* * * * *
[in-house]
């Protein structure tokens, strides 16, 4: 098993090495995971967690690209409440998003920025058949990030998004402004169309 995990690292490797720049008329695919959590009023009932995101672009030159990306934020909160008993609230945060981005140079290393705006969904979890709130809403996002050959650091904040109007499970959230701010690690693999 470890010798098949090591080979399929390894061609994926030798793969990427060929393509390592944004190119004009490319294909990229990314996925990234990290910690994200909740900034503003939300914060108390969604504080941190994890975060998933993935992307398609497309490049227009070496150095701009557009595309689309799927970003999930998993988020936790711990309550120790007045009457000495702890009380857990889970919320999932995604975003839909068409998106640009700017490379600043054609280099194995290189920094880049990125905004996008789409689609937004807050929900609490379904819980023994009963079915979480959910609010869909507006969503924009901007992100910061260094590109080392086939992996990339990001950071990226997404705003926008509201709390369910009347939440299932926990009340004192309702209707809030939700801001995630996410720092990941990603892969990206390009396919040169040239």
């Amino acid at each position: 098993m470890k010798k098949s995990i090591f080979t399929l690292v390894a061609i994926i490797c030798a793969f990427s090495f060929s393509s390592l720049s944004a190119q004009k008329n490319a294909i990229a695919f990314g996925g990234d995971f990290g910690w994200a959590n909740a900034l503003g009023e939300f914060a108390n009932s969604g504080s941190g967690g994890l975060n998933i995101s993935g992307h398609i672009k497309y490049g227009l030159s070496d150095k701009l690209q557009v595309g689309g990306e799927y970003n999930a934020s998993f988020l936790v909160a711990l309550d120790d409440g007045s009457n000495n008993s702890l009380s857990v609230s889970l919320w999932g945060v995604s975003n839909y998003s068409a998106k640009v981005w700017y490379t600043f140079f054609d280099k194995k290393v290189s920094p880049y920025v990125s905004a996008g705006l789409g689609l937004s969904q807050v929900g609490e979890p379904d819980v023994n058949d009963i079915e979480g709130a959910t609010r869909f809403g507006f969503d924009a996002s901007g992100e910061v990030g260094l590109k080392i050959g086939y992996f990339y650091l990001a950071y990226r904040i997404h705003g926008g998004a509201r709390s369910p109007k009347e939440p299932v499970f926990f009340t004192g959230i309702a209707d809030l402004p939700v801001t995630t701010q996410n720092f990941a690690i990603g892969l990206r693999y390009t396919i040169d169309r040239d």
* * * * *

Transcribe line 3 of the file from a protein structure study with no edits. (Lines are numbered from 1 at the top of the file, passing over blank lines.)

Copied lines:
């Amino acid at each position: 098993m470890k010798k098949s995990i090591f080979t399929l690292v390894a061609i994926i490797c030798a793969f990427s090495f060929s393509s390592l720049s944004a190119q004009k008329n490319a294909i990229a695919f990314g996925g990234d995971f990290g910690w994200a959590n909740a900034l503003g009023e939300f914060a108390n009932s969604g504080s941190g967690g994890l975060n998933i995101s993935g992307h398609i672009k497309y490049g227009l030159s070496d150095k701009l690209q557009v595309g689309g990306e799927y970003n999930a934020s998993f988020l936790v909160a711990l309550d120790d409440g007045s009457n000495n008993s702890l009380s857990v609230s889970l919320w999932g945060v995604s975003n839909y998003s068409a998106k640009v981005w700017y490379t600043f140079f054609d280099k194995k290393v290189s920094p880049y920025v990125s905004a996008g705006l789409g689609l937004s969904q807050v929900g609490e979890p379904d819980v023994n058949d009963i079915e979480g709130a959910t609010r869909f809403g507006f969503d924009a996002s901007g992100e910061v990030g260094l590109k080392i050959g086939y992996f990339y650091l990001a950071y990226r904040i997404h705003g926008g998004a509201r709390s369910p109007k009347e939440p299932v499970f926990f009340t004192g959230i309702a209707d809030l402004p939700v801001t995630t701010q996410n720092f990941a690690i990603g892969l990206r693999y390009t396919i040169d169309r040239d």